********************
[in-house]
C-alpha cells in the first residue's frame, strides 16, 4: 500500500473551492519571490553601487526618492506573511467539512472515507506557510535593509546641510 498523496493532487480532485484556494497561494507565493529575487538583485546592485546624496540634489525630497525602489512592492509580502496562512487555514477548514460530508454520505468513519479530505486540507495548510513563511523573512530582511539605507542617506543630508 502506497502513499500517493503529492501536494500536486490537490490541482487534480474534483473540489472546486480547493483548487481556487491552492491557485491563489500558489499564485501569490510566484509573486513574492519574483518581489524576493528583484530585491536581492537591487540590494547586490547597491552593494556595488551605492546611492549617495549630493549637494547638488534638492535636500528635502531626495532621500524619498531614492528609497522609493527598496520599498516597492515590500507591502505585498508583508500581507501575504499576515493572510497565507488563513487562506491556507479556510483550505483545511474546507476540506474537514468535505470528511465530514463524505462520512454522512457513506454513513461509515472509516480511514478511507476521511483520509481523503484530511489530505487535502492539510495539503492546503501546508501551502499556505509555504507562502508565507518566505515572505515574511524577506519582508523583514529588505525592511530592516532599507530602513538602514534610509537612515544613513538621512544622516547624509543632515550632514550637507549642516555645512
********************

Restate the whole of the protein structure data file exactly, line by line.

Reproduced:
[in-house]
C-alpha cells in the first residue's frame, strides 16, 4: 500500500473551492519571490553601487526618492506573511467539512472515507506557510535593509546641510 498523496493532487480532485484556494497561494507565493529575487538583485546592485546624496540634489525630497525602489512592492509580502496562512487555514477548514460530508454520505468513519479530505486540507495548510513563511523573512530582511539605507542617506543630508 502506497502513499500517493503529492501536494500536486490537490490541482487534480474534483473540489472546486480547493483548487481556487491552492491557485491563489500558489499564485501569490510566484509573486513574492519574483518581489524576493528583484530585491536581492537591487540590494547586490547597491552593494556595488551605492546611492549617495549630493549637494547638488534638492535636500528635502531626495532621500524619498531614492528609497522609493527598496520599498516597492515590500507591502505585498508583508500581507501575504499576515493572510497565507488563513487562506491556507479556510483550505483545511474546507476540506474537514468535505470528511465530514463524505462520512454522512457513506454513513461509515472509516480511514478511507476521511483520509481523503484530511489530505487535502492539510495539503492546503501546508501551502499556505509555504507562502508565507518566505515572505515574511524577506519582508523583514529588505525592511530592516532599507530602513538602514534610509537612515544613513538621512544622516547624509543632515550632514550637507549642516555645512